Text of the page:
Wednesday, February 25, 2009

Post-screening high

Along with some other students, I'm helping start a group on our campus to support and promote breastfeeding and to raise awareness of its relationship to the reproductive continuum. (Don't worry, our name is shorter than all that!) Our first event was a screening tonight of "The Business of Being Born".

I was so excited about doing this movie at school. I wanted to show this movie to public health (and other health sciences) students for a couple of reasons. First was to counter the medical model we hear about in regards to birth. Especially studying international maternal health, we hear only about the lack of medical care. I think the impression given is that what we need is more of the kind of care we have in U.S. While that care would do a lot of good in developing countries, there are other models that could serve them even better. "The Business of Being Born" does a great job at showing what these alternatives look like.

Second, public health students are mostly young women. In maternal and child health it's about 99%! Some of these women never plan to have children, or have already had children. But for those who do, this can be a great first step into exploring birth alternatives, years before they actually become pregnant. (And, planning on babies or not, everyone knows someone who will give birth. I think we all owe it to our society to educate ourselves about safe, gentle birth so that we can support every mother in experiencing it.)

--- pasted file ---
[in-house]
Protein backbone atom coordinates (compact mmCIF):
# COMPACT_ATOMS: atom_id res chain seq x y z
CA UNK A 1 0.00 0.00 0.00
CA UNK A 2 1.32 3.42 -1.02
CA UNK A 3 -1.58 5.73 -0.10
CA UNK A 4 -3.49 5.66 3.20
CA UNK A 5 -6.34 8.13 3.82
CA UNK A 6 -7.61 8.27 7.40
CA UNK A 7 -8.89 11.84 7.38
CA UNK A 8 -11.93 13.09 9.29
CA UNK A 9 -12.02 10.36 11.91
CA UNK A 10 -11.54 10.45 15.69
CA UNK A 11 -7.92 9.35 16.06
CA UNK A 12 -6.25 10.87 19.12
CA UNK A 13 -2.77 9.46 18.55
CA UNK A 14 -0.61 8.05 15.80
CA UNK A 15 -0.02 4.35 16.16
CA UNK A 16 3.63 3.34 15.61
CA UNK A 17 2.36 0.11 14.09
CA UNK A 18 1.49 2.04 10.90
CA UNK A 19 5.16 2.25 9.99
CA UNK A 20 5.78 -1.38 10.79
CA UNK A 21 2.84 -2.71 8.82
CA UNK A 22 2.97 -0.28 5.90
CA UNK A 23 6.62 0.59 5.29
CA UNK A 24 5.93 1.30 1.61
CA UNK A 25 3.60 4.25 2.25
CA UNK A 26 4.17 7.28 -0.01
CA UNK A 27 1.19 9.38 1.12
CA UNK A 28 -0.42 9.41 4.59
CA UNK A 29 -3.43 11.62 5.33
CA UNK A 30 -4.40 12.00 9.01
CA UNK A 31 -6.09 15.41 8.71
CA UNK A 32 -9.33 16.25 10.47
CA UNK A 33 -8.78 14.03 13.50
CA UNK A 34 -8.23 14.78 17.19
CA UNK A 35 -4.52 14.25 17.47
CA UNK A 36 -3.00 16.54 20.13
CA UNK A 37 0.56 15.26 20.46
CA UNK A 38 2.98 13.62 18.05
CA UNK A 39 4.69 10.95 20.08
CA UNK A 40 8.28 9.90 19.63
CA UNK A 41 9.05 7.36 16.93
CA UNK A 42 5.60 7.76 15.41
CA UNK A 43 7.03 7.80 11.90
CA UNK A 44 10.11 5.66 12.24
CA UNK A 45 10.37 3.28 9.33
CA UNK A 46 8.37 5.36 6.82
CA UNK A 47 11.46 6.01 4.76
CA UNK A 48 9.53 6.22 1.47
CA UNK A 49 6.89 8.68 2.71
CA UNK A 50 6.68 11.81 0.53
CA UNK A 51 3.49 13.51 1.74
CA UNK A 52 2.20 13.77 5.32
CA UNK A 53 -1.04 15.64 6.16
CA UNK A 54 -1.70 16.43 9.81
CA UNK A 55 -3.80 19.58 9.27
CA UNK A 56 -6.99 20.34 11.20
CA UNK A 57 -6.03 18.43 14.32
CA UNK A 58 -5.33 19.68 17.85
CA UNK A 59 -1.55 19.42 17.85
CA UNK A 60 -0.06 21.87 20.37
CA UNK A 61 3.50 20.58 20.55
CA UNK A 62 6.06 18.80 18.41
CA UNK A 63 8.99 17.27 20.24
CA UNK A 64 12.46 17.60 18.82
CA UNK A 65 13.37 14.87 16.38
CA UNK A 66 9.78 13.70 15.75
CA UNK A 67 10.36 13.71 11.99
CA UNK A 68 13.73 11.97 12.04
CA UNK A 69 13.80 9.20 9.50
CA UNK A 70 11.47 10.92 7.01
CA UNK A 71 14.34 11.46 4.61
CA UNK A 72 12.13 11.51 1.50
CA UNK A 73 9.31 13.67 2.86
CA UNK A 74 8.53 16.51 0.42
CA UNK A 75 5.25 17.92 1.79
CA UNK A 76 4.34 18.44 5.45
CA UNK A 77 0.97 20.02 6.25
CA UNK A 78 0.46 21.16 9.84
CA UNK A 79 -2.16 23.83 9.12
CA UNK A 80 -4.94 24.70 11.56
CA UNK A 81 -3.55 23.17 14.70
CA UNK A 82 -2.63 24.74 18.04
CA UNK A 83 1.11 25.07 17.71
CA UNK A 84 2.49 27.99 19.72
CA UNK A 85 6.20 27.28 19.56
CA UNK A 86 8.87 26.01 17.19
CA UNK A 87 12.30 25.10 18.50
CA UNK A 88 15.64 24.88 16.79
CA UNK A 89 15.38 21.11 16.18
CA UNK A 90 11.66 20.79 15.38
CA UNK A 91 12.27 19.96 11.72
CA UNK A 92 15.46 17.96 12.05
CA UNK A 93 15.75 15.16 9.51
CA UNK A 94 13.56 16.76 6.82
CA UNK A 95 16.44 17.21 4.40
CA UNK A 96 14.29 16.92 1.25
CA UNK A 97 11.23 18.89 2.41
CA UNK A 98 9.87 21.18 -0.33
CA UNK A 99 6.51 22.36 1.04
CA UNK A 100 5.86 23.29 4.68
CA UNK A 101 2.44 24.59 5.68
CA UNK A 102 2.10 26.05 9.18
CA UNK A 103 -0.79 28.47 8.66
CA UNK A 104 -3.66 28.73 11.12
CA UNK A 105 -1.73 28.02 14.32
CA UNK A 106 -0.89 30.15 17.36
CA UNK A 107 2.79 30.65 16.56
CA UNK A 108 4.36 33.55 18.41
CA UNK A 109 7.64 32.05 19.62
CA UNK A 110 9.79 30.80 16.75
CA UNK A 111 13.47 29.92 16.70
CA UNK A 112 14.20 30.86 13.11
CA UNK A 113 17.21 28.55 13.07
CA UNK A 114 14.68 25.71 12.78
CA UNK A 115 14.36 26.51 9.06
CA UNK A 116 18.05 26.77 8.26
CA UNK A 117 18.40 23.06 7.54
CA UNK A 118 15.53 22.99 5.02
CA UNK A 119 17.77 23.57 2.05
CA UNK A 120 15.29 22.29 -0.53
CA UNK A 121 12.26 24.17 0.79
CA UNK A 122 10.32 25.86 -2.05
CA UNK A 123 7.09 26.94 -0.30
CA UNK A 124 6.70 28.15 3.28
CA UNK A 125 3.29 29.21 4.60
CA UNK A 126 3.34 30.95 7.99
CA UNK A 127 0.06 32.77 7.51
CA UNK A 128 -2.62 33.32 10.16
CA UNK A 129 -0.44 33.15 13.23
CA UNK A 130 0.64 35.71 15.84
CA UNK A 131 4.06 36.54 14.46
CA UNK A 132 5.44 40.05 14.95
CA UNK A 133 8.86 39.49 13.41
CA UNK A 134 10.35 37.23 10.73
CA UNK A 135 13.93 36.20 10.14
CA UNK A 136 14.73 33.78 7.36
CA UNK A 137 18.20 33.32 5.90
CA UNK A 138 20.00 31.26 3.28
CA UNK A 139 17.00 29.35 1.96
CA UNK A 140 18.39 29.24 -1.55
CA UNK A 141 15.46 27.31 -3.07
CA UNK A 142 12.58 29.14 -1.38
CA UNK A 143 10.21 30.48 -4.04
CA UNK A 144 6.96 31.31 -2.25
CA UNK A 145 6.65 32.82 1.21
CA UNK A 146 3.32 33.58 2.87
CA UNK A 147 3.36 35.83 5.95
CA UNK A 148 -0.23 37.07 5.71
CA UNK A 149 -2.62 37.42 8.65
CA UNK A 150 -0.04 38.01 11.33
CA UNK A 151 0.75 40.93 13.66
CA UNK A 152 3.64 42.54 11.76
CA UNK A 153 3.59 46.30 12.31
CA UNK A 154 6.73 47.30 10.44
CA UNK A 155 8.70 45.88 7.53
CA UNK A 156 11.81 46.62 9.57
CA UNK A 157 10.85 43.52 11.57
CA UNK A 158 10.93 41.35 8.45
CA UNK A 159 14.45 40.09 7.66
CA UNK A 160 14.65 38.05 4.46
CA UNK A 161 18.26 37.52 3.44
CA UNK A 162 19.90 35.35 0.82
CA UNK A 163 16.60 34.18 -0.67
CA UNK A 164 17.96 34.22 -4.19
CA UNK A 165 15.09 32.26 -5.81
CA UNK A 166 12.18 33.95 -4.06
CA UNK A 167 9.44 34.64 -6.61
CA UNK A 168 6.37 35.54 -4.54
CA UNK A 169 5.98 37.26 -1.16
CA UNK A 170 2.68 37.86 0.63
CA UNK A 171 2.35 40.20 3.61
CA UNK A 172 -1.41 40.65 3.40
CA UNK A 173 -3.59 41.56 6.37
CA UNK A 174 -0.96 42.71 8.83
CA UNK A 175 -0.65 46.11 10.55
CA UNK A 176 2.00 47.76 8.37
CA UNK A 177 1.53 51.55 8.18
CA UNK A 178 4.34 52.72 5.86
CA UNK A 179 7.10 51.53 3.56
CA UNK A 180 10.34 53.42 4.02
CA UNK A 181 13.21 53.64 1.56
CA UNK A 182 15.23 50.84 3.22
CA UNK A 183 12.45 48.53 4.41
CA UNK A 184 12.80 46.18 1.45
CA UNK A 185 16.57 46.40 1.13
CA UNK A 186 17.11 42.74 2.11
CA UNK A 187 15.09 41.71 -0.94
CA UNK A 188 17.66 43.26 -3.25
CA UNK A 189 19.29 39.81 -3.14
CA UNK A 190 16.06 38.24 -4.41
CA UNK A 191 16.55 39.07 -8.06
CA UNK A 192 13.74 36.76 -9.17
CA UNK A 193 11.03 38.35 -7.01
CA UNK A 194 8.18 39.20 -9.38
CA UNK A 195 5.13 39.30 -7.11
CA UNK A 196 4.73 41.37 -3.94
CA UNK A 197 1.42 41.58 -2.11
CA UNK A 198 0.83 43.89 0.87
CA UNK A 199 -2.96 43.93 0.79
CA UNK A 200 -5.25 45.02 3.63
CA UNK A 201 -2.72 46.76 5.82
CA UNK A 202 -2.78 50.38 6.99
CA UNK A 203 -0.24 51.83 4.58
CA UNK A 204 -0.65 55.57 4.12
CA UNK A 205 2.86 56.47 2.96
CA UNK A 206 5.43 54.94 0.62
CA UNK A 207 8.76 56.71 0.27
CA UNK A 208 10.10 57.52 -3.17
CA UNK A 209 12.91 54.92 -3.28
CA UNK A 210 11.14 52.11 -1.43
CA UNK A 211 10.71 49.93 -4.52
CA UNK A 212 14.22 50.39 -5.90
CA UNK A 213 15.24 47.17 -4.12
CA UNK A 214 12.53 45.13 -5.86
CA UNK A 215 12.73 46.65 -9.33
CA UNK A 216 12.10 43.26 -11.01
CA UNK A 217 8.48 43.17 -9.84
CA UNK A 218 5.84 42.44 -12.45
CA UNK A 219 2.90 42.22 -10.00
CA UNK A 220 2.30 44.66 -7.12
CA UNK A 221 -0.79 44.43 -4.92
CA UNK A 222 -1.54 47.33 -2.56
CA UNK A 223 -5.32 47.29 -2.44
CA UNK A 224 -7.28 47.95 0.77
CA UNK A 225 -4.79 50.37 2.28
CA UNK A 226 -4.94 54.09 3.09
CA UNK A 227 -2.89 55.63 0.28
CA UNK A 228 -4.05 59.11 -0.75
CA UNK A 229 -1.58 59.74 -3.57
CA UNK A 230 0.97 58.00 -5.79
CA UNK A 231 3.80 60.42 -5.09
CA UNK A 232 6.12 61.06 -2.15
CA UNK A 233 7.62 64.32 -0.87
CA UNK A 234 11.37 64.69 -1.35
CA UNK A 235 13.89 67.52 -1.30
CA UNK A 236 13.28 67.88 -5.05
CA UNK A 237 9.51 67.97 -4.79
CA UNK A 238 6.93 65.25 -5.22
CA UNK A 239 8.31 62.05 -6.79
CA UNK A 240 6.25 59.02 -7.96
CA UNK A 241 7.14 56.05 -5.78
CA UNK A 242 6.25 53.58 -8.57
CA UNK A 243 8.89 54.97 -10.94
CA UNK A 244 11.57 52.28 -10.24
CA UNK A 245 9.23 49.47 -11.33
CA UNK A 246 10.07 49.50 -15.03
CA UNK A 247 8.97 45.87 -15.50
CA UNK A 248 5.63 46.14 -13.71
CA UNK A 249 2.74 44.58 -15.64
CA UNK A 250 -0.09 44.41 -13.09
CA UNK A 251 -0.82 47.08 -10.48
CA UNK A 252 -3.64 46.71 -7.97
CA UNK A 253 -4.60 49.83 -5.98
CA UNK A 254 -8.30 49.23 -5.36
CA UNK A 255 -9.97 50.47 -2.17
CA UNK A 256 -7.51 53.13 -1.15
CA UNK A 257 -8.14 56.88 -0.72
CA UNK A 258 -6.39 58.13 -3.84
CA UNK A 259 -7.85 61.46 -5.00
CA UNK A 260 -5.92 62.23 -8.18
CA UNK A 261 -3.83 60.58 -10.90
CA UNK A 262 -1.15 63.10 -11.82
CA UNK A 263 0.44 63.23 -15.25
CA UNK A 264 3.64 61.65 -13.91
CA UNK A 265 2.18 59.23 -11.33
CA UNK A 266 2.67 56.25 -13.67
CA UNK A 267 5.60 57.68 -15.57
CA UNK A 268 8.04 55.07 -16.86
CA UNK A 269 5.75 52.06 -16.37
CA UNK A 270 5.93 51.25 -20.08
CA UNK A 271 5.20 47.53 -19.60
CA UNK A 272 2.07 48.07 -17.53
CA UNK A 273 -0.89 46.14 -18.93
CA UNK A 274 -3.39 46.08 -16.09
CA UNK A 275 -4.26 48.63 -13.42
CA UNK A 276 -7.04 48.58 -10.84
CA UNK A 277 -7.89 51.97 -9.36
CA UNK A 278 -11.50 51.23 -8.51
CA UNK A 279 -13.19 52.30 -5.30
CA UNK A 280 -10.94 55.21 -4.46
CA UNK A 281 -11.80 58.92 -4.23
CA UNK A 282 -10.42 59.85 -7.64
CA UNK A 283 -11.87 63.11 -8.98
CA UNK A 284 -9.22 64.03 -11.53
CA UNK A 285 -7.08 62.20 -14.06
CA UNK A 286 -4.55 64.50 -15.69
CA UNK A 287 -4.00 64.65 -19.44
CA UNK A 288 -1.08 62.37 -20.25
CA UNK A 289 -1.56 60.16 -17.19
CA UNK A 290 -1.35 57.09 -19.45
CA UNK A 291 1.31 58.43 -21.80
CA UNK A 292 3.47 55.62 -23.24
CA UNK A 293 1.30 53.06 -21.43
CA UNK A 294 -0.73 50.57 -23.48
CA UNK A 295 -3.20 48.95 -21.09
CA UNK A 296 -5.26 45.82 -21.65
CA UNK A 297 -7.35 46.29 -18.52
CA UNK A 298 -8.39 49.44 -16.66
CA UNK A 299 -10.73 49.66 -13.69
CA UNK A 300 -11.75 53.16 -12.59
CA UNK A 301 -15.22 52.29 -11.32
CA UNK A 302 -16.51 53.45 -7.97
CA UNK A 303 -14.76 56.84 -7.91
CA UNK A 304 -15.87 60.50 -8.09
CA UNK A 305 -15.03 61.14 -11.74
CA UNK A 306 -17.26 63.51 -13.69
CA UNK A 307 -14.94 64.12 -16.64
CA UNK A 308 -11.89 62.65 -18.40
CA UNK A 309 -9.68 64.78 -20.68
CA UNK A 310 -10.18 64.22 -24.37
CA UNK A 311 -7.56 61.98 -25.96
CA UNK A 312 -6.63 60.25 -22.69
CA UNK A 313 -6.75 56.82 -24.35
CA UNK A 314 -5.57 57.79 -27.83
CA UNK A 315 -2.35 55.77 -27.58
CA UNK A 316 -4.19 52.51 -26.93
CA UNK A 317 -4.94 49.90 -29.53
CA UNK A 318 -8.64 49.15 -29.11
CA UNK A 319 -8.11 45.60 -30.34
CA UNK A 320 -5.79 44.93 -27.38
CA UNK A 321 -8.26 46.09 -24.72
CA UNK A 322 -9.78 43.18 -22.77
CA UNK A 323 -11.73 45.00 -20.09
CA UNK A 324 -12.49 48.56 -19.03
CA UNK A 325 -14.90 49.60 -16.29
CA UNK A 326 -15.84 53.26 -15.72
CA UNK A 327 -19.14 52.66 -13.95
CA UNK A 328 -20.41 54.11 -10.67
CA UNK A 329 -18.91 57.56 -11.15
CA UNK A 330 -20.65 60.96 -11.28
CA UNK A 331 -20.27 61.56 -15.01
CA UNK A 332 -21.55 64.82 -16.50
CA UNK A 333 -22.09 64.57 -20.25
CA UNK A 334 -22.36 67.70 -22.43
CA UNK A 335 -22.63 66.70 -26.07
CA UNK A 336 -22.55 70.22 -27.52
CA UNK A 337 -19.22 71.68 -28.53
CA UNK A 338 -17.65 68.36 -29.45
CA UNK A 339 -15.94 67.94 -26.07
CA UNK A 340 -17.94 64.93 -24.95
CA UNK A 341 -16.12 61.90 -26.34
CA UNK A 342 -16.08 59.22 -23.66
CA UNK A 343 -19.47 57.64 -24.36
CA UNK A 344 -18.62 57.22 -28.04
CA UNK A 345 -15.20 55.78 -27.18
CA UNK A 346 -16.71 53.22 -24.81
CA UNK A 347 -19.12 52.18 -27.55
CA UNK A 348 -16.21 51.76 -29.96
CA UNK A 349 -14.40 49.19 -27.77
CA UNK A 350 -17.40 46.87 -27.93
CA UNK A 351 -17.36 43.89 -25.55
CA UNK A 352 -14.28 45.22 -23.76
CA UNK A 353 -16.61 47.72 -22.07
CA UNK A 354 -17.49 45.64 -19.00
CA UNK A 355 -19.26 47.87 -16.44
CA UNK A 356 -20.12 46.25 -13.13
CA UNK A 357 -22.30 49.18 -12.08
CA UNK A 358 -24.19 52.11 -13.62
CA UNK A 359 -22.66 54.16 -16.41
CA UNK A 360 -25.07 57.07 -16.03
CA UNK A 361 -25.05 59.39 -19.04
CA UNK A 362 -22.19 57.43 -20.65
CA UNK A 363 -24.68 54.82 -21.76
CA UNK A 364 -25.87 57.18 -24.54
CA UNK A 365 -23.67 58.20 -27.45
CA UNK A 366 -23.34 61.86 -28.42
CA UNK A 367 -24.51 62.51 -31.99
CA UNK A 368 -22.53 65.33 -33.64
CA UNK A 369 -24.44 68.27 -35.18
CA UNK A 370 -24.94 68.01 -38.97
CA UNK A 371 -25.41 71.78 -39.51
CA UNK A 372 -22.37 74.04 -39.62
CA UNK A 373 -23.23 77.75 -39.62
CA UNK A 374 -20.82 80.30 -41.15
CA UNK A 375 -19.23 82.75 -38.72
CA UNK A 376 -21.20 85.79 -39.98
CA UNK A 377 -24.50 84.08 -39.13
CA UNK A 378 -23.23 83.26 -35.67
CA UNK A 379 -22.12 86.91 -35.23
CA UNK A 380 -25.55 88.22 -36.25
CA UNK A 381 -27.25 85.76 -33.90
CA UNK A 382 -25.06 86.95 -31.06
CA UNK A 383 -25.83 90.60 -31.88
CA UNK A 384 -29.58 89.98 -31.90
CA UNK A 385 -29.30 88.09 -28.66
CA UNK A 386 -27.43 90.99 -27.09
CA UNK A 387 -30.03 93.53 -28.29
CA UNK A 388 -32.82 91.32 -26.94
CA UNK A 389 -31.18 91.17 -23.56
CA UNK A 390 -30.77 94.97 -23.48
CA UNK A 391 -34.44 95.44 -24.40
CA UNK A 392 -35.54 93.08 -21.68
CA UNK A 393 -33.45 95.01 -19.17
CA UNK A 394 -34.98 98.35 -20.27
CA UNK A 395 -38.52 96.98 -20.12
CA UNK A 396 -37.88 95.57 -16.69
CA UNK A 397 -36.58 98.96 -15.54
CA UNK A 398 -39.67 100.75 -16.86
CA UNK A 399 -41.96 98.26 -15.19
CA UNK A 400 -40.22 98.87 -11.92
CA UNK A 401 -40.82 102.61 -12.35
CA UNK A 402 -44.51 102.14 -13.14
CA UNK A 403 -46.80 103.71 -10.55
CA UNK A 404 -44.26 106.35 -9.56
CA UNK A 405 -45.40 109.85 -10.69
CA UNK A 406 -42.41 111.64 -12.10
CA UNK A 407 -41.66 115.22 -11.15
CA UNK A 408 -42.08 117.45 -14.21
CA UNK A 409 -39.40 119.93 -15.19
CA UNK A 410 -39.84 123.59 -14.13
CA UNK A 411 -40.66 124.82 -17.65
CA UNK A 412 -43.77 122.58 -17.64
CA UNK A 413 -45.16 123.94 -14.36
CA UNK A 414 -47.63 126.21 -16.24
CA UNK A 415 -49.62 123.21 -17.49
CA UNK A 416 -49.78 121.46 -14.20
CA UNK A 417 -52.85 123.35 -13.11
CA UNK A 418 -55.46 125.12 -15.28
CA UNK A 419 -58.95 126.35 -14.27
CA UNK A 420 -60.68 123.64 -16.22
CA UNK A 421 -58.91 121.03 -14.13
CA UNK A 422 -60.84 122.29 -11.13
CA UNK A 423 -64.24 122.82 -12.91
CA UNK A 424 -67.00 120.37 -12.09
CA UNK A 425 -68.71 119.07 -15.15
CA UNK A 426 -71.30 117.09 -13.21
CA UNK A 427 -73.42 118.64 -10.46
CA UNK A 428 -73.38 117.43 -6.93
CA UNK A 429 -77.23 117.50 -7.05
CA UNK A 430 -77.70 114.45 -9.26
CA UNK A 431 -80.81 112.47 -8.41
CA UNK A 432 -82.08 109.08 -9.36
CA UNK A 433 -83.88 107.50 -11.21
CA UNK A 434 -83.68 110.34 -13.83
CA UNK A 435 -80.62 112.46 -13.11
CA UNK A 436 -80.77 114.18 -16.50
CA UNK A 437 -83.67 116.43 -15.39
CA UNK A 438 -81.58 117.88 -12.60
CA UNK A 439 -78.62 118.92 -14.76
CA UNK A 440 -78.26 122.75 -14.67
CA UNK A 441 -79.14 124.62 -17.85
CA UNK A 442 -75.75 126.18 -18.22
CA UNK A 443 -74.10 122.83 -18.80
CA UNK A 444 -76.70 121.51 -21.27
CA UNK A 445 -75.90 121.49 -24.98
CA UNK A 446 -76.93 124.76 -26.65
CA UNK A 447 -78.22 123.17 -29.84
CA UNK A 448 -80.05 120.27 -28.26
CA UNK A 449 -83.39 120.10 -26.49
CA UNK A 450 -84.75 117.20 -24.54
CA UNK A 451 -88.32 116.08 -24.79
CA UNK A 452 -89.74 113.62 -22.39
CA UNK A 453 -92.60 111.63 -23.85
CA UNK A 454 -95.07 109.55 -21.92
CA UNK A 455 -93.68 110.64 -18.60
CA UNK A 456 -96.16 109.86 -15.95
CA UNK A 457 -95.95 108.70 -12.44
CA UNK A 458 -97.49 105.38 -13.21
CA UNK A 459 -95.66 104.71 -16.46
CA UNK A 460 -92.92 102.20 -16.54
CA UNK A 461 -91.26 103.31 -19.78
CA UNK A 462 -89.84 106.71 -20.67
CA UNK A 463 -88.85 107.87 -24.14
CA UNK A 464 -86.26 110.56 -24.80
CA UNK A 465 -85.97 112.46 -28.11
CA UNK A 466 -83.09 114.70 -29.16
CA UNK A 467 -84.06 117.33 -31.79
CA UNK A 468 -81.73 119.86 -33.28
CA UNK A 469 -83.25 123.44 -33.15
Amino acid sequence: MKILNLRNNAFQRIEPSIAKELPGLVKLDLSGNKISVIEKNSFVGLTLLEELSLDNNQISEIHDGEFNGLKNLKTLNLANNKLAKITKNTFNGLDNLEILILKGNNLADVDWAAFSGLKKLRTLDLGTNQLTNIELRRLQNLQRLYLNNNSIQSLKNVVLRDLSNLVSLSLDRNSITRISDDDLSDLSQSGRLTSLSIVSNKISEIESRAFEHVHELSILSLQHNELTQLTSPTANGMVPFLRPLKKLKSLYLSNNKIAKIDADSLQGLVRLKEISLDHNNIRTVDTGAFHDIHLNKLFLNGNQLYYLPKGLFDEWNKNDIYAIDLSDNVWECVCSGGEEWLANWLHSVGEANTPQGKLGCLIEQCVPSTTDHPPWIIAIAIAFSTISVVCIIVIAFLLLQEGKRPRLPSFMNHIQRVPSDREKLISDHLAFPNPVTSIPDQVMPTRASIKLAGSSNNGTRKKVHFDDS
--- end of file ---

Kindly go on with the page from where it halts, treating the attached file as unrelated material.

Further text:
We had a great panel afterwards. We had a midwife who works in a public health setting, a hospital lactation consultant, a Bradley method teacher, a mother who has given birth to both of her children at a birth center, and me - I was honored to represent a doula perspective. I got a chance to say that I like to show this movie to young women because we are taught about birth all our lives. We are taught by movies and "reality" shows that overdramatize it, by horror stories, by rumors and half-truths. It's not that 9 months of pregnancy is too short to learn about birth - it is too short to UNlearn.

If you have not seen this movie, please do! It's not perfect (and we discussed some critiques of it in the panel) but it's a great start to that unlearning.

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